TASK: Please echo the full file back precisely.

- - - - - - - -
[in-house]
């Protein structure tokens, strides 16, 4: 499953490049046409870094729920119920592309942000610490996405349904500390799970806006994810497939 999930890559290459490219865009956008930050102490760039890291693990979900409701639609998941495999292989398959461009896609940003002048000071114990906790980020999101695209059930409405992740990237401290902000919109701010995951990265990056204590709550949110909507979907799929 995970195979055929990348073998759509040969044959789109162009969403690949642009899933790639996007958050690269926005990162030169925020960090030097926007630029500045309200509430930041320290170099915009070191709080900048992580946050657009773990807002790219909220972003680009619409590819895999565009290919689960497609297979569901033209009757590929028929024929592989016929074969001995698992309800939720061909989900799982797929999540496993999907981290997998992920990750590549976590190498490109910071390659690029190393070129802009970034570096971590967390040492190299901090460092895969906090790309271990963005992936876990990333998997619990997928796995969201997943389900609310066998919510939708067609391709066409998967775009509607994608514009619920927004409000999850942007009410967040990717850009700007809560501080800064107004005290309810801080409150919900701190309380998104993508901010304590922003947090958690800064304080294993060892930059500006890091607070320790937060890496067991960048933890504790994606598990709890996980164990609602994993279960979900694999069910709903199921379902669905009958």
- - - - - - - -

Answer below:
[in-house]
């Protein structure tokens, strides 16, 4: 499953490049046409870094729920119920592309942000610490996405349904500390799970806006994810497939 999930890559290459490219865009956008930050102490760039890291693990979900409701639609998941495999292989398959461009896609940003002048000071114990906790980020999101695209059930409405992740990237401290902000919109701010995951990265990056204590709550949110909507979907799929 995970195979055929990348073998759509040969044959789109162009969403690949642009899933790639996007958050690269926005990162030169925020960090030097926007630029500045309200509430930041320290170099915009070191709080900048992580946050657009773990807002790219909220972003680009619409590819895999565009290919689960497609297979569901033209009757590929028929024929592989016929074969001995698992309800939720061909989900799982797929999540496993999907981290997998992920990750590549976590190498490109910071390659690029190393070129802009970034570096971590967390040492190299901090460092895969906090790309271990963005992936876990990333998997619990997928796995969201997943389900609310066998919510939708067609391709066409998967775009509607994608514009619920927004409000999850942007009410967040990717850009700007809560501080800064107004005290309810801080409150919900701190309380998104993508901010304590922003947090958690800064304080294993060892930059500006890091607070320790937060890496067991960048933890504790994606598990709890996980164990609602994993279960979900694999069910709903199921379902669905009958």